No more Texas synagogue attacks – pass bipartisan Pray Safe Act
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As Rabbi Charlie Cytron-Walker was preparing to begin Saturday services on the morning of Jan. 15, 2022, he welcomed a man who had knocked on the window and looked cold inside his synagogue. Cytron-Walker made the man tea and then began his livestreamed Shabbat service. With his back turned to the man, the rabbi recalls hearing a click, turning around, and seeing a gun.
For over 10 hours, this man held Rabbi Cytron-Walker and three other congregants hostage at Congregation Beth Israel in Colleyville, Texas.
The attack at Congregation Beth Israel was a blatant act of antisemitism and terrorism. Unfortunately, such acts are proving less of a rarity as senseless violence grows far too common in Jewish communities across the United States.
In 2018, 11 congregants were killed and six were injured at the Tree of Life synagogue in Pittsburgh, Pennsylvania. In 2019, one congregant was killed and three others were injured at the Chabad of Poway in southern California. In 2020, the Anti-Defamation League (ADL) reported about 2,600 antisemitic incidents in the U.S. Five years prior, the number of reported incidents was about half that many.
Across the board, we are seeing significant threats to faith communities. According to the National Consortium for the Study of Terrorism and Responses to Terrorism (START)’s Global Terrorism Database, there were 118 attacks in the U.S. targeting religious figures and institutions in the 10 years between 2009 and 2019. That number accounts for over 25% of all terrorist attacks in the U.S. during that period.
In addition to attacks, houses of worship in Ohio, New Hampshire and across the country have received direct threats – forcing them to have to take new measures to scale up their security. This should serve as a reminder that targeted violence against our houses of worship remains a prevalent threat, and that antisemitism in the United States is, unfortunately, still alive and well.
In the Senate, we’ve been working on ways to help strengthen the security of our religious communities. Last year, as members of the Homeland Security and Governmental Affairs Committee, we introduced our bipartisan bill, the Pray Safe Act. The legislation directs the federal government to establish a centralized clearinghouse of safety and security best practices, training resources, grant application information, and other assistance – all dedicated to securing houses of worship and faith-based organizations.
The government has a lot more work to do in countering and preventing terrorism so we do not have to face these threats anymore.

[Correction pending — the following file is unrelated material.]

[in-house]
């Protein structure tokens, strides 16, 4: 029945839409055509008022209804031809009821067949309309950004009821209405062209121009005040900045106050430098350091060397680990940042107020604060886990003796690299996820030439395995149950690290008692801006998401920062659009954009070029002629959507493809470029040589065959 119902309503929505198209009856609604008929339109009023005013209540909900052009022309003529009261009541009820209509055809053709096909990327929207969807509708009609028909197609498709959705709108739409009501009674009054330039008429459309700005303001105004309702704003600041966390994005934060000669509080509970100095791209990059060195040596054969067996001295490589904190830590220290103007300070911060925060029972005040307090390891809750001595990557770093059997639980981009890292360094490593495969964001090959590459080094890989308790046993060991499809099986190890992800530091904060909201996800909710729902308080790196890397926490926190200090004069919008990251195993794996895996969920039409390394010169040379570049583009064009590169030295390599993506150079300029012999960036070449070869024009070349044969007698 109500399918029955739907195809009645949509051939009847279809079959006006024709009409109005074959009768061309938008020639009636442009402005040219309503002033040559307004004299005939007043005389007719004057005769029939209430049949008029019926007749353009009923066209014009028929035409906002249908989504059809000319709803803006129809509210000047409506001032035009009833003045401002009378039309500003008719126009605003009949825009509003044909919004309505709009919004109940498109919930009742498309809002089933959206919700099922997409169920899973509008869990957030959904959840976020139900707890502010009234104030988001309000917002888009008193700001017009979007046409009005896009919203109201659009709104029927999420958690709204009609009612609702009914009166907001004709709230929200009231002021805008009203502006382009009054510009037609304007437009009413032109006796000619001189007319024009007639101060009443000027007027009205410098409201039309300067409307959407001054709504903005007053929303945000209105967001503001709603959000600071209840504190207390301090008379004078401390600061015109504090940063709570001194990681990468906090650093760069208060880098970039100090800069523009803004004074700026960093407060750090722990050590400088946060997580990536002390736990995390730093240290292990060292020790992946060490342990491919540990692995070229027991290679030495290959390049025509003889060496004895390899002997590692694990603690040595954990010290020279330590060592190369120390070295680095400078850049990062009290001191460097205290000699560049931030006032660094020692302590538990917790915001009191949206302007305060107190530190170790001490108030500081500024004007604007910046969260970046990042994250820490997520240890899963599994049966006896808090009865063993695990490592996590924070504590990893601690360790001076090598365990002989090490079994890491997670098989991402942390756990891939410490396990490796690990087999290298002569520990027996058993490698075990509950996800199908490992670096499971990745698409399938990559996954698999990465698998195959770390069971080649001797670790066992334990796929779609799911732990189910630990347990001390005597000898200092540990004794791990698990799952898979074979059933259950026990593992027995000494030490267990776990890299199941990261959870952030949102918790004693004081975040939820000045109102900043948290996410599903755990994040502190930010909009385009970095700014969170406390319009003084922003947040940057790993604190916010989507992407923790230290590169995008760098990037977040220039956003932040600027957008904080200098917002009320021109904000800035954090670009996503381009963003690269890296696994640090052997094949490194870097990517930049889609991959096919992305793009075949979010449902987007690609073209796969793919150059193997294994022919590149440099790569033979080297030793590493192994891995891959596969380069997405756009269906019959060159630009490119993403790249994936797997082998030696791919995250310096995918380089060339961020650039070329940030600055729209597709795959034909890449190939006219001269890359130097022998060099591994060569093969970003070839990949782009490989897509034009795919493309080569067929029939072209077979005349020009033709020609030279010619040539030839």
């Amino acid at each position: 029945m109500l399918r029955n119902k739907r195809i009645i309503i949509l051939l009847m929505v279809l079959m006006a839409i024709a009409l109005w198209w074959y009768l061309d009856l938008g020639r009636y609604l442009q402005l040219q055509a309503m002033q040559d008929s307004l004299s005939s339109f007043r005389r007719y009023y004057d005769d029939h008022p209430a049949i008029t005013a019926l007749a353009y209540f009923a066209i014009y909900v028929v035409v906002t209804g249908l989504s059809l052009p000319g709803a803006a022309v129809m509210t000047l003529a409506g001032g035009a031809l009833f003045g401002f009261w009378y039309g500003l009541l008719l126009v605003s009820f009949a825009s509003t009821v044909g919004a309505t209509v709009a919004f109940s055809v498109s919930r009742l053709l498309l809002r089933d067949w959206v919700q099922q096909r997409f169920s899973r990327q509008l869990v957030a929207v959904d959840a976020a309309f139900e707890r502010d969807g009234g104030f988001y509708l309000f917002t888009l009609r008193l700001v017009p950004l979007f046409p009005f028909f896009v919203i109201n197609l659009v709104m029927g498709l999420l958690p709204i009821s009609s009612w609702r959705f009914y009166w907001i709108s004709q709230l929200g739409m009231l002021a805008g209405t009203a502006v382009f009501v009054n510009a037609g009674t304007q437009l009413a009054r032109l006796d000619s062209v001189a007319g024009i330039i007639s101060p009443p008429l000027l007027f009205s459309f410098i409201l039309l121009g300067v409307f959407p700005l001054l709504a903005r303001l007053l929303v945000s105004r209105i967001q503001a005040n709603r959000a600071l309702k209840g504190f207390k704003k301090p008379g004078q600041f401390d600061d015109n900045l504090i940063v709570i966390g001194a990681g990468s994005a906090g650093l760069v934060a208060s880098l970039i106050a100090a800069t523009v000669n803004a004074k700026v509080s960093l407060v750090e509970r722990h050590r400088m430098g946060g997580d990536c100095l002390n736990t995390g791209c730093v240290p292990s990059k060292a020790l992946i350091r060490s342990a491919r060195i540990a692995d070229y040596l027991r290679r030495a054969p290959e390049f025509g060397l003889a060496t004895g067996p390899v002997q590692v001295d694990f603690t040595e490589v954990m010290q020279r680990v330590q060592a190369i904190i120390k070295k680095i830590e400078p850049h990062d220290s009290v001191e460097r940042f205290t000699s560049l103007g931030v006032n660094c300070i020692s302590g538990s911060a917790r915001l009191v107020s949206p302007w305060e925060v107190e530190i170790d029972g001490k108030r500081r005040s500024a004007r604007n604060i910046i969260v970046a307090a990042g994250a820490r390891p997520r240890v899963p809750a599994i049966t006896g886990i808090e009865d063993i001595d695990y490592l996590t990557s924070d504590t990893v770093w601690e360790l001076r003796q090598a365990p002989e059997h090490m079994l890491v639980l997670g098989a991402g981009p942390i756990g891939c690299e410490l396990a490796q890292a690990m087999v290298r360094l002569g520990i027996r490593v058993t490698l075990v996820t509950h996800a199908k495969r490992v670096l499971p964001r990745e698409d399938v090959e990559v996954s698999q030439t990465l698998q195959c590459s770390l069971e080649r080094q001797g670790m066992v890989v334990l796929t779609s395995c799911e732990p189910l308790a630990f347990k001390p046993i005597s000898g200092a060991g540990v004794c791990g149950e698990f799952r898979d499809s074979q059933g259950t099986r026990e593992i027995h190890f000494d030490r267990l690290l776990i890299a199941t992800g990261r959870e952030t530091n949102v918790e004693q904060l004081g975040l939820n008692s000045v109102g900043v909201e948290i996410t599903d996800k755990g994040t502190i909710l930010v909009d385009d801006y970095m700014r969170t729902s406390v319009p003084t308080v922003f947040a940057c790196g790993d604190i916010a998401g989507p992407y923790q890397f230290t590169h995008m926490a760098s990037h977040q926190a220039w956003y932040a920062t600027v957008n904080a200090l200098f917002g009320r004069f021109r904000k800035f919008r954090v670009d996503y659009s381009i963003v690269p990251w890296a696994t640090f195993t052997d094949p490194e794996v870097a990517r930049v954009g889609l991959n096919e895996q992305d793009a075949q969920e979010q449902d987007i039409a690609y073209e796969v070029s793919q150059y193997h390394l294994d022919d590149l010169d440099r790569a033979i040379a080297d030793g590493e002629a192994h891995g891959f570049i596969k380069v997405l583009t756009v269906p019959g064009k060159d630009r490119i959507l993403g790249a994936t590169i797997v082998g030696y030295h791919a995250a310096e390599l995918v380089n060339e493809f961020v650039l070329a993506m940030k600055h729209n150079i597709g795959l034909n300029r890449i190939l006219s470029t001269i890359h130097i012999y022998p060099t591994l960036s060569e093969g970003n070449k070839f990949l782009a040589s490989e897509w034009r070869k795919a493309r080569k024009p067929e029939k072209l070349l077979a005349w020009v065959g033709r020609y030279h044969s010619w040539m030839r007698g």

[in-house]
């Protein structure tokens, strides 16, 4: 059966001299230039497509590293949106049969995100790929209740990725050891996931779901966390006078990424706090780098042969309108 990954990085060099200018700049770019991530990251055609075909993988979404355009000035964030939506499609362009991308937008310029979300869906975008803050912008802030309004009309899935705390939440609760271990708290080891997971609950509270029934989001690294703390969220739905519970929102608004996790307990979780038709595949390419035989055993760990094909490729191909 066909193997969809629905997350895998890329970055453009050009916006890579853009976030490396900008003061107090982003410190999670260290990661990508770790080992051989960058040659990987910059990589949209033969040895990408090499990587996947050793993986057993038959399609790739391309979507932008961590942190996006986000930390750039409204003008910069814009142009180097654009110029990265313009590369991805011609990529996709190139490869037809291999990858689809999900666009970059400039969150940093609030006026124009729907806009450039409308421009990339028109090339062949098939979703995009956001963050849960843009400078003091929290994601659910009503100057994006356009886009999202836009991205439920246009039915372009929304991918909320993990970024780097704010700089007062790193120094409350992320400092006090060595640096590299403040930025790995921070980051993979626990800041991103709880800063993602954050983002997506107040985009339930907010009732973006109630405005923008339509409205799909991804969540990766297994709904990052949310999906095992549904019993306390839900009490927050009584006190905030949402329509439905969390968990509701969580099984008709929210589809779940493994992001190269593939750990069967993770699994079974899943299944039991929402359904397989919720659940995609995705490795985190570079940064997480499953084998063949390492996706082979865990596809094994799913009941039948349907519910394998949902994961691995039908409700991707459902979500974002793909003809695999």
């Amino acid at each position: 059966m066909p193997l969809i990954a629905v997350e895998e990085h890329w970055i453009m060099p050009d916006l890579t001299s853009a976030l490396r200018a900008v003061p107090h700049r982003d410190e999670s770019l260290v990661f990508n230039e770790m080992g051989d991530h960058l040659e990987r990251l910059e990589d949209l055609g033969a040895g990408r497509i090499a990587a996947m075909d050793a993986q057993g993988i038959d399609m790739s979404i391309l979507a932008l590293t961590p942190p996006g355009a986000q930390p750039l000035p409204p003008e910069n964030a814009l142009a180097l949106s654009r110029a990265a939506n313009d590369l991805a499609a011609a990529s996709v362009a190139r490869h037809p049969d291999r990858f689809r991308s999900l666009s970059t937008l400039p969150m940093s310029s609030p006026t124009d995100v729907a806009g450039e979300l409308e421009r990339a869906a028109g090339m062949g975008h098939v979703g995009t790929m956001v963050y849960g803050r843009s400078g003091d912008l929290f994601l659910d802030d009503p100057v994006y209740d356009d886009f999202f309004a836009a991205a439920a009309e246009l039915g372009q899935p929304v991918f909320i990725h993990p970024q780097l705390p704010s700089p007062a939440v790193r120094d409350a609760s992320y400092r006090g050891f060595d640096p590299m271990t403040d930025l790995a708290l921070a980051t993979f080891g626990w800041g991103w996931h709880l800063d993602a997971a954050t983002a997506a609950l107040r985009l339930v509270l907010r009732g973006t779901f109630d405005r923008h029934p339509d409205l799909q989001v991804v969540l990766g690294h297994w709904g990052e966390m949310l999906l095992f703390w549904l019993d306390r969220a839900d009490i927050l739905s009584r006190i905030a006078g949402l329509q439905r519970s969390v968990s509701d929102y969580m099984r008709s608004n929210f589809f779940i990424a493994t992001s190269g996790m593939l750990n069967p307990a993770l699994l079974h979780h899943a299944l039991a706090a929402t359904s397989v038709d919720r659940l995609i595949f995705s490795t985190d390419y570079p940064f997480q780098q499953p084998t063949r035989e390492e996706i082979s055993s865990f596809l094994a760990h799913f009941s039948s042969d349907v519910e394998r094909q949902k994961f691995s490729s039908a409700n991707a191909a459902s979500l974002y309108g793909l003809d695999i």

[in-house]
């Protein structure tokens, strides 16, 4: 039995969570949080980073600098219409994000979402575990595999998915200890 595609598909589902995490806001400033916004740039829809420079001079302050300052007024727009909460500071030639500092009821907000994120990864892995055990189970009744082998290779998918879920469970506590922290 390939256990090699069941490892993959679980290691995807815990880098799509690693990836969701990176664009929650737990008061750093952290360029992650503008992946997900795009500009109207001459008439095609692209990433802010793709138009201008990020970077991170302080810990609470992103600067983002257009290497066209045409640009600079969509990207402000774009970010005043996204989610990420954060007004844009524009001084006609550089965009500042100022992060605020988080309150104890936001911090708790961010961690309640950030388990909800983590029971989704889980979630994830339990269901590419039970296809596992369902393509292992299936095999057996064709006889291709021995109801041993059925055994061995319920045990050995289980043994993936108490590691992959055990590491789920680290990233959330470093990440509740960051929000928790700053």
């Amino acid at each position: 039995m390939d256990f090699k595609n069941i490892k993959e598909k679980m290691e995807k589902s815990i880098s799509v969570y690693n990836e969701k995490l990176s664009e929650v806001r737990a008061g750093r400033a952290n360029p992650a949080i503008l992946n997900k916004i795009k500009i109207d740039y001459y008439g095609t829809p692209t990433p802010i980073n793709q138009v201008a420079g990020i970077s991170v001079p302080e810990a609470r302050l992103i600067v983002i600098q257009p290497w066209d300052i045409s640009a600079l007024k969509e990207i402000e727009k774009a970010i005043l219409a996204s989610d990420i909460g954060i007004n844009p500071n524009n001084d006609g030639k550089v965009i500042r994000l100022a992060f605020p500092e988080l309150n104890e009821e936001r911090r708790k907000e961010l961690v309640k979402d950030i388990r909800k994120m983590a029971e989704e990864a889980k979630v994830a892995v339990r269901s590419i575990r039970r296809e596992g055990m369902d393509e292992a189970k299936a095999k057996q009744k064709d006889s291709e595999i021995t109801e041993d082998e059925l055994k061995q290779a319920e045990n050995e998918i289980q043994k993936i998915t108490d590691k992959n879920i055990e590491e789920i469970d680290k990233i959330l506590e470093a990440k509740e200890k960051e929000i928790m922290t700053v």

The Pray Safe Act will help to address many concerns brought to life in this hostage situation. It will create a place for religious institutions to access trainings – like the trainings received by the Congregation Beth Israel synagogue that Rabbi Cytron-Walker lauded for providing lifesaving knowledge that was integral to the survival of the hostages.
During nearly 11 hours of being held at gunpoint, Cytron-Walker recalled what these trainings had taught him, and used what he learned to wait for the right moment to take action against the gunman. The rabbi bravely threw a chair at the terrorist, creating the opportunity for the congregants to escape to safety.
In addition to training, Congregation Beth Israel was a recipient of FEMA Nonprofit Security Grant Program (NSPG) funds, which in part helped to pay for the synagogue’s camera system that Cytron-Walker credited for assisting the Federal Bureau of Investigation (FBI) to monitor the situation. The Pray Safe Act will improve nationwide knowledge of NSGP, which will in turn improve the current unequal distribution of these grant funds across different states.
Passing the Pray Safe Act will ensure that all houses of worship who face threats of violence and terror have information on security trainings and NSGP applications.
That being said, the government has a lot more work to do in countering and preventing terrorism so we do not have to face these threats anymore. International and domestic terrorists undoubtedly look to attack U.S religious communities. This is why Congress must get to the bottom of why the Congregation Beth Israel hostage-taker, Malik Faisal Akram, was allowed entry into the United States.
Congress must also combat domestic violent extremism originating within our country. These acts of violence, especially against our religious communities, threaten our First Amendment right to freedom of religion.
No one should fear for their life when they enter a house of worship to reflect and pray, nor should houses of worship have to be locked down to keep their congregants safe. Yet as the horrific events at Congregation Beth Israel showed us, this is the new normal for far too many faith communities throughout the country.
Addressing antisemitism and hate of all forms is a fight that no single piece of legislation can solve, but there are steps that Congress can take today. It’s time for Congress to pass the bipartisan Pray Safe Act and make sure that religious communities have the resources that they need to pray and gather in peace.
Democrat Maggie Hassan represents New Hampshire in the United States Senate.
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